I found its actually hard to get a machine that's decent these days, unless you're prepared to put up with a bit of crap.
The solution is to build your own custom laptop -- http://www.avadirect.com/gaming-laptop-configurator.asp?PRID=25095
If you go for the "VISIONTEK Killer" wireless card, it has an Atheros chipset, so you can distro-hop to your hearts content. They also ship it with no OS if you like.
Rip it all and then use something like beats to figure out the audio fingerprinting and correctly tag things for you.
If you press stop twice, then hit play, you can generally skip that stuff.
It wasn't so long that tom-tom were criticizing openstreetmap, and trying to pretend their data was better than crowd-sourced data.
GNU is working on a project to replace Flickr and such sites.
We can't tell from Blackduck's data either since it isn't known what criteria are used by them.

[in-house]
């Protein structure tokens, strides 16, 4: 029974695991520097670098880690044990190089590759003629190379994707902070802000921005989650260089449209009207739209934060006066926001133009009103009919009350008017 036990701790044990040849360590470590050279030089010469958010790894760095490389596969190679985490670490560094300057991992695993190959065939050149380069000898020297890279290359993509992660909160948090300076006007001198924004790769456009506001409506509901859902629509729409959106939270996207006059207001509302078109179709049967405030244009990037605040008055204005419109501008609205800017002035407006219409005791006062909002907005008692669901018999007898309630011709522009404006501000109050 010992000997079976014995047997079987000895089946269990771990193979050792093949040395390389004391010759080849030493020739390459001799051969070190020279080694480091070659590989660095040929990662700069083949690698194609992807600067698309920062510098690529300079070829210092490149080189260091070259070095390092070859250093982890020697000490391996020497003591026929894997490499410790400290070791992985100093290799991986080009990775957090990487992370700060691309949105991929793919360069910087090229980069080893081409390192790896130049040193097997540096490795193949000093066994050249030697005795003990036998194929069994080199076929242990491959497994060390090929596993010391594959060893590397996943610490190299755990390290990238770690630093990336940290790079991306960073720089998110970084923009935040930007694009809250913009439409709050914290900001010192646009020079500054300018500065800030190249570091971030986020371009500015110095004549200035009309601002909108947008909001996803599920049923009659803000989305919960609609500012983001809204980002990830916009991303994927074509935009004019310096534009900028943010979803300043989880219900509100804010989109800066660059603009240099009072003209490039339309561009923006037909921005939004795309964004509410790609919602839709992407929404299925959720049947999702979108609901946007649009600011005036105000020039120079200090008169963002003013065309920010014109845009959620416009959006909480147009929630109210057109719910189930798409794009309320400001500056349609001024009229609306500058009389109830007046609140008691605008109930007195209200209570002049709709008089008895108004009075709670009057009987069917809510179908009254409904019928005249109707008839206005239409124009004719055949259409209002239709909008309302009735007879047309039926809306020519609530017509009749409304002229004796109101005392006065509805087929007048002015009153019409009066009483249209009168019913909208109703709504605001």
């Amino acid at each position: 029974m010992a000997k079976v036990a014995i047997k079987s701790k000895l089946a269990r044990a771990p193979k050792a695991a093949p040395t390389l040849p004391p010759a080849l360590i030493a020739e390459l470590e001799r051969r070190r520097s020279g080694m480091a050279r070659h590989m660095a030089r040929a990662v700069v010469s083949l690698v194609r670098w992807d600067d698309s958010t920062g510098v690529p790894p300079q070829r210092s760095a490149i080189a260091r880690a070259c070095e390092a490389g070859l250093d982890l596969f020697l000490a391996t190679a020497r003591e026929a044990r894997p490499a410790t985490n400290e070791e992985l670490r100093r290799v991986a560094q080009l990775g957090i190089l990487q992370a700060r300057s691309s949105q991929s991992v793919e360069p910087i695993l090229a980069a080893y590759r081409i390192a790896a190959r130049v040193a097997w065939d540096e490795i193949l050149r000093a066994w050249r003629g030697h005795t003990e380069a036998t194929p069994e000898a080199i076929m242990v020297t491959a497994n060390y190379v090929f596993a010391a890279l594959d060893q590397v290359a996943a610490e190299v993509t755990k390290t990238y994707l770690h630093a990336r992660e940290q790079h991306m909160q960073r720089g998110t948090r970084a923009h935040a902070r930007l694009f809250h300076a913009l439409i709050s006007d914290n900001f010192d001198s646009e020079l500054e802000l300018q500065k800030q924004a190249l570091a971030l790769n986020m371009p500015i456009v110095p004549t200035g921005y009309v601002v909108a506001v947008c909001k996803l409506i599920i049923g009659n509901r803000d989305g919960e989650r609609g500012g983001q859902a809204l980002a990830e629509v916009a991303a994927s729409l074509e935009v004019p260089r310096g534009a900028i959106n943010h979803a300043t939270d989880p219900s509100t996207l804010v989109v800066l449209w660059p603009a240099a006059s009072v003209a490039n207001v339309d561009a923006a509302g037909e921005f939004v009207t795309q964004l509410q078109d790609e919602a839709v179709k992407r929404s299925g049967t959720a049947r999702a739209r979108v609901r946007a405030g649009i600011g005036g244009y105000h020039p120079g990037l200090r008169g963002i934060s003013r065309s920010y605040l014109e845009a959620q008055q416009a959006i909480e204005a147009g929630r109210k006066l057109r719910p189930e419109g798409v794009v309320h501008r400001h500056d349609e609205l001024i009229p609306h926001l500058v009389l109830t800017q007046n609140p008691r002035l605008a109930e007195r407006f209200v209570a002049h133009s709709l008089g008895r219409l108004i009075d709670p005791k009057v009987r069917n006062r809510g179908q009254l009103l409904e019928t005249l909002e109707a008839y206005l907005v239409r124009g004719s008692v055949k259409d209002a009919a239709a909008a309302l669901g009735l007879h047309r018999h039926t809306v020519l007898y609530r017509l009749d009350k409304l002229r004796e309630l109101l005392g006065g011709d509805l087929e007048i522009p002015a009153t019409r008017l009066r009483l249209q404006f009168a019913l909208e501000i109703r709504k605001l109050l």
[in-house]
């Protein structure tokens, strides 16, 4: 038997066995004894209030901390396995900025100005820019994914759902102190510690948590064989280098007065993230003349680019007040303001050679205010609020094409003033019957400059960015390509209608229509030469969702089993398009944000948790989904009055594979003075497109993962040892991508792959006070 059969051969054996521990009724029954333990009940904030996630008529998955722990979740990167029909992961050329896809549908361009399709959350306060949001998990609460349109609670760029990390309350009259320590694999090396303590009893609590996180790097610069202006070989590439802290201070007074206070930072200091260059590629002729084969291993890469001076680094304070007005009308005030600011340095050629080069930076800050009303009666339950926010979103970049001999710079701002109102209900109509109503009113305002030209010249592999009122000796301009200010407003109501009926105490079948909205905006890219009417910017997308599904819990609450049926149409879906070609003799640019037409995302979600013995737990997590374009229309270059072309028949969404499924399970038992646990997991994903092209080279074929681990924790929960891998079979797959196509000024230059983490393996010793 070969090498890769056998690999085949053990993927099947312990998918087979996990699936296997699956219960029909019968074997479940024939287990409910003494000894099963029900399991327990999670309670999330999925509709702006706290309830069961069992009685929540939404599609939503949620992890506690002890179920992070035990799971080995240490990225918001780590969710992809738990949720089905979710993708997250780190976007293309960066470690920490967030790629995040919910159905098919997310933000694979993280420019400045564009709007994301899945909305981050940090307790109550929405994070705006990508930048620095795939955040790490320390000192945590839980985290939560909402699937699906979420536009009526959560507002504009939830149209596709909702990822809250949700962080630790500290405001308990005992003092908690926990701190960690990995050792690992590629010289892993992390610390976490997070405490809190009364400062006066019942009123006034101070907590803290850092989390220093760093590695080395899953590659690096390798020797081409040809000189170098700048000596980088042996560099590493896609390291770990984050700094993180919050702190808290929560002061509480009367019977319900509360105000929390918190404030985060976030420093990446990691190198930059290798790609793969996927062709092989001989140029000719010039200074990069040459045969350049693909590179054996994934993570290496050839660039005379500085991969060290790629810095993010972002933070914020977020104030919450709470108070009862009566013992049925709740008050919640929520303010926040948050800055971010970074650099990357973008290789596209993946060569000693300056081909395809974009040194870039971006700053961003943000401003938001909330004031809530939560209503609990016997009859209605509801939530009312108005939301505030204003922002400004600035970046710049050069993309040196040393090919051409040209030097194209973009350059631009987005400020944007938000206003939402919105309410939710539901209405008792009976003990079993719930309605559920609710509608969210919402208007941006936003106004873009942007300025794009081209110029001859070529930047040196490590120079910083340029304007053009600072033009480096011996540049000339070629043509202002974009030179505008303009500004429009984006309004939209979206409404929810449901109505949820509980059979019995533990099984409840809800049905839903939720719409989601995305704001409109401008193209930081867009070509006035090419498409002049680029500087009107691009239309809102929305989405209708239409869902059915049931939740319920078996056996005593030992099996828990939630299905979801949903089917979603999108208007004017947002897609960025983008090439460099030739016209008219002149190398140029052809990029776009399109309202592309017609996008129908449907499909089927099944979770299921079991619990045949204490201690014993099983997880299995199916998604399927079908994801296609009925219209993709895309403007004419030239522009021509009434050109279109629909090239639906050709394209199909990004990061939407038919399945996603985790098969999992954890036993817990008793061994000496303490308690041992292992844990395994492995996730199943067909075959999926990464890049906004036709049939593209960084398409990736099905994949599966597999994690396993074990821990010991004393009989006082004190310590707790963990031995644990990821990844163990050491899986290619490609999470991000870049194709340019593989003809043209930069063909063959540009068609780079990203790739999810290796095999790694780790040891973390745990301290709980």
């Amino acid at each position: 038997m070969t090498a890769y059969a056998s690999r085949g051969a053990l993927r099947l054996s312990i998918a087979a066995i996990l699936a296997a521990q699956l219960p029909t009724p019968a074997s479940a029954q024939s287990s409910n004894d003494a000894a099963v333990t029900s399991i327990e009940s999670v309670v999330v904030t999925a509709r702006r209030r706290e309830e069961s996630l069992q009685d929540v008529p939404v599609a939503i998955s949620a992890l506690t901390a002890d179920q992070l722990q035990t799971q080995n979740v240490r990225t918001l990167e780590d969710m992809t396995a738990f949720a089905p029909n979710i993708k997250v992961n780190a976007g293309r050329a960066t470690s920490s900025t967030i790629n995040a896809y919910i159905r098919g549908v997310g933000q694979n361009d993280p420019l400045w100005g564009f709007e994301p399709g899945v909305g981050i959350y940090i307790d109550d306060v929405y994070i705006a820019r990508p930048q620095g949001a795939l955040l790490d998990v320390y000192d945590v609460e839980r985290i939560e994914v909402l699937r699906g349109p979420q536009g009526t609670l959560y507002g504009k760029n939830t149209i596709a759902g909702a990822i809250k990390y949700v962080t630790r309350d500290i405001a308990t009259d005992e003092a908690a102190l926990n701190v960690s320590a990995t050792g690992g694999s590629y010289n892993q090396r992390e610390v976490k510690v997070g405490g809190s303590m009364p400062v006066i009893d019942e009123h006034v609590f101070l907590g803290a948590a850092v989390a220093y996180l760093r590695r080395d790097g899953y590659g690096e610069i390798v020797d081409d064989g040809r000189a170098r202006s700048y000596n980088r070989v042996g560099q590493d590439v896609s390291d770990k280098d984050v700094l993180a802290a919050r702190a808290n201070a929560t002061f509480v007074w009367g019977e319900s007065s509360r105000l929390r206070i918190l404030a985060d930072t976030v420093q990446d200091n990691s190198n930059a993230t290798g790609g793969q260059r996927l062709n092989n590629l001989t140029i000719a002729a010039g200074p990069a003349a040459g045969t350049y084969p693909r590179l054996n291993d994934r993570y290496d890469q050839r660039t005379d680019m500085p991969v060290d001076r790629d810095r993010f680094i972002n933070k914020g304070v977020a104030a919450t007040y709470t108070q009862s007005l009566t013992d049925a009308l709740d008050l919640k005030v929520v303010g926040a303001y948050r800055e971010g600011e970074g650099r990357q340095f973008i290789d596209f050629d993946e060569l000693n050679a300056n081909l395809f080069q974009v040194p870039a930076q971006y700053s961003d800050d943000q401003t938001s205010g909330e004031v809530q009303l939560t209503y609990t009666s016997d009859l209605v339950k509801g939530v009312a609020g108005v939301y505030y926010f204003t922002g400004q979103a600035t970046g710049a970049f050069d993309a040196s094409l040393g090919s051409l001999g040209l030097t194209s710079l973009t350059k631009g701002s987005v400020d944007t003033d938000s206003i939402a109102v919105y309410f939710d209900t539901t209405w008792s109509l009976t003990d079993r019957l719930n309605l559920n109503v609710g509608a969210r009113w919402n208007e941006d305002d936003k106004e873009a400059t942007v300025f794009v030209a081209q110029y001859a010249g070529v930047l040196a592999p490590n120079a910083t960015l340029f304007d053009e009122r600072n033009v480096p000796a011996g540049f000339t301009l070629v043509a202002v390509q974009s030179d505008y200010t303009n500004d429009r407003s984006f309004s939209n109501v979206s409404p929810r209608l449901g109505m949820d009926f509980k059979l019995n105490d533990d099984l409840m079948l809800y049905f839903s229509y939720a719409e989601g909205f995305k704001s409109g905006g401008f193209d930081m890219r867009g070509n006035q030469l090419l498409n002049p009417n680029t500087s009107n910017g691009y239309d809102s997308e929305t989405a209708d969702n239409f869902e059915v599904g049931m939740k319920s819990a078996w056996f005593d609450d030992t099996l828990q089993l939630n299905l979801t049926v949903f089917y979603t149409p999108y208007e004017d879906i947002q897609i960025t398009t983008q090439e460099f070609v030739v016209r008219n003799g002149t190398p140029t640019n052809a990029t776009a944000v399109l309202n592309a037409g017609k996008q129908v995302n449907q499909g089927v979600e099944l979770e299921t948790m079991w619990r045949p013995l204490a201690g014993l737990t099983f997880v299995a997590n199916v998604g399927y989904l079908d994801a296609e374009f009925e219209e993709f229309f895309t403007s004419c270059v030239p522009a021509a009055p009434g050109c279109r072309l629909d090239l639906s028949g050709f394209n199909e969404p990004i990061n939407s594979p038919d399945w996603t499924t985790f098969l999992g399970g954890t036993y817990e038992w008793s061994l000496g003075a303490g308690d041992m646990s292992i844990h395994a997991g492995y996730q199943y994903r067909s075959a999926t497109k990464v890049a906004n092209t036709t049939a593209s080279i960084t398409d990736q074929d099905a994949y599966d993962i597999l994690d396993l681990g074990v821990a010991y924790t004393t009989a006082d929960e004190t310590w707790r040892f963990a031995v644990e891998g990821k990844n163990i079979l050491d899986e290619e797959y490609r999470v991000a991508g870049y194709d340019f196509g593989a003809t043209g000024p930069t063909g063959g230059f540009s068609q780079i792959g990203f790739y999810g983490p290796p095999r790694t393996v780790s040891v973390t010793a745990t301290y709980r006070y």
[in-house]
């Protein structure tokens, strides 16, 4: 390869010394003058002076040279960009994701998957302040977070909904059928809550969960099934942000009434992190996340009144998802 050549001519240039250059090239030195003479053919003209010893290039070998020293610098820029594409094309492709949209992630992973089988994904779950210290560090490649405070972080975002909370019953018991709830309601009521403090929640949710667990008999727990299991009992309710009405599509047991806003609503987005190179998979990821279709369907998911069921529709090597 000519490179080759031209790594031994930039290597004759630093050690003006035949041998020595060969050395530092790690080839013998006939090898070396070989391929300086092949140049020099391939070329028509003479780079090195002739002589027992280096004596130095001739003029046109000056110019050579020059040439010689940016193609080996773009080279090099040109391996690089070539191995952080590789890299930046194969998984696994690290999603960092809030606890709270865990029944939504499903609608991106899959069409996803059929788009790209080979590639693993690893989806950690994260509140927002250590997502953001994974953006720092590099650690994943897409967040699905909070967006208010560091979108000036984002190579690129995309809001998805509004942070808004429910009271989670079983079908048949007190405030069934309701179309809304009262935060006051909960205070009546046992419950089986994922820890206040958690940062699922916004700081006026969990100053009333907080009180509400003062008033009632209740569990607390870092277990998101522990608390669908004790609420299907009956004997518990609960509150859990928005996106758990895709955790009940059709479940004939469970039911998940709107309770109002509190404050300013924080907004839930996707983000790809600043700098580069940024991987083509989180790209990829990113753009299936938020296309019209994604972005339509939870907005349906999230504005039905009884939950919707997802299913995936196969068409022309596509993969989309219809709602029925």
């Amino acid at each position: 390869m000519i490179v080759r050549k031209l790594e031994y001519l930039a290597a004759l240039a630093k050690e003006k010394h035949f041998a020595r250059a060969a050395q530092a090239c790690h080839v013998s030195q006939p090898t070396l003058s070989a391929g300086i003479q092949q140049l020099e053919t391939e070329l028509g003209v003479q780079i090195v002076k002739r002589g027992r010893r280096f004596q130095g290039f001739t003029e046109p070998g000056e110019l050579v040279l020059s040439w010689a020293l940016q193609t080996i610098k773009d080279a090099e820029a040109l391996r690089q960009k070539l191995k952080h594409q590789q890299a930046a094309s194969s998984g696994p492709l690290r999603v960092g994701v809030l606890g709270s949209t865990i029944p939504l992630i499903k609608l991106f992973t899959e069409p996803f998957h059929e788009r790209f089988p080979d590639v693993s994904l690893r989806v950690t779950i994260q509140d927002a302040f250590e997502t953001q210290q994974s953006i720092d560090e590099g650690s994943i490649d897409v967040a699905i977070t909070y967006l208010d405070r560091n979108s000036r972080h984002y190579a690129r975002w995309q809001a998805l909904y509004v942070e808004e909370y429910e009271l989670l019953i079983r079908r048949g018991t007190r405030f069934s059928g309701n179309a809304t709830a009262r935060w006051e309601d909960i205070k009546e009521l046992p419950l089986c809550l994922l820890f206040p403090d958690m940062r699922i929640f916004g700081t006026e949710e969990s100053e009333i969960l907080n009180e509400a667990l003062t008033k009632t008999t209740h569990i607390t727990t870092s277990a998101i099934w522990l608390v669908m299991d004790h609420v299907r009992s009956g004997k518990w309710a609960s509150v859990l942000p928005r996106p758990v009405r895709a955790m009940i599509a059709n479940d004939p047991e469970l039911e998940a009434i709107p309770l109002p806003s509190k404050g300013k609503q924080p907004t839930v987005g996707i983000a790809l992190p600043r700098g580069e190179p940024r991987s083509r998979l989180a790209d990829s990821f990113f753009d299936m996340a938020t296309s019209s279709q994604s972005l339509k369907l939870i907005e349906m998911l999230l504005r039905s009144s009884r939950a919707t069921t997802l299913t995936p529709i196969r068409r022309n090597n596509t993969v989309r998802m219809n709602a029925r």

We could pick other projects and see what the trend is in them, but ultimately all we would know is what the trend is in them. Google Code looks like a fairly easy place to gather some figures from and they host a lot of code these days.
Any such study is limited by the set of data it looks at. I presume the FSF chose Debian because it is (a) large (b) licenses are reasonably easily checkable (c) well documented historical versions, so they could quickly check if the there is a trend away from the GNU GPL in the kind of systems the FSF was created to create.
The changes in Blackduck's data are simply too large to reflect changes to say GNU/Linux distros, since software tends not to change license that often, so it seems likely they are just including more sources of free software from other places which simply have less GNU GPL software in them, in which case what you are seeing is their data becomes more representative of the totality of free software code rather than a trend away from the GNU GPL.
Thus it is possible both studies are correct and that GNU GPL usage is increasing in Debian (and probably other general purpose GNU/Linux desktops - not least a lot of them are based on Debian, and perhaps in general), and GNU GPL now forms a smaller part of the code base that Blackduck are keeping in their knowledge base.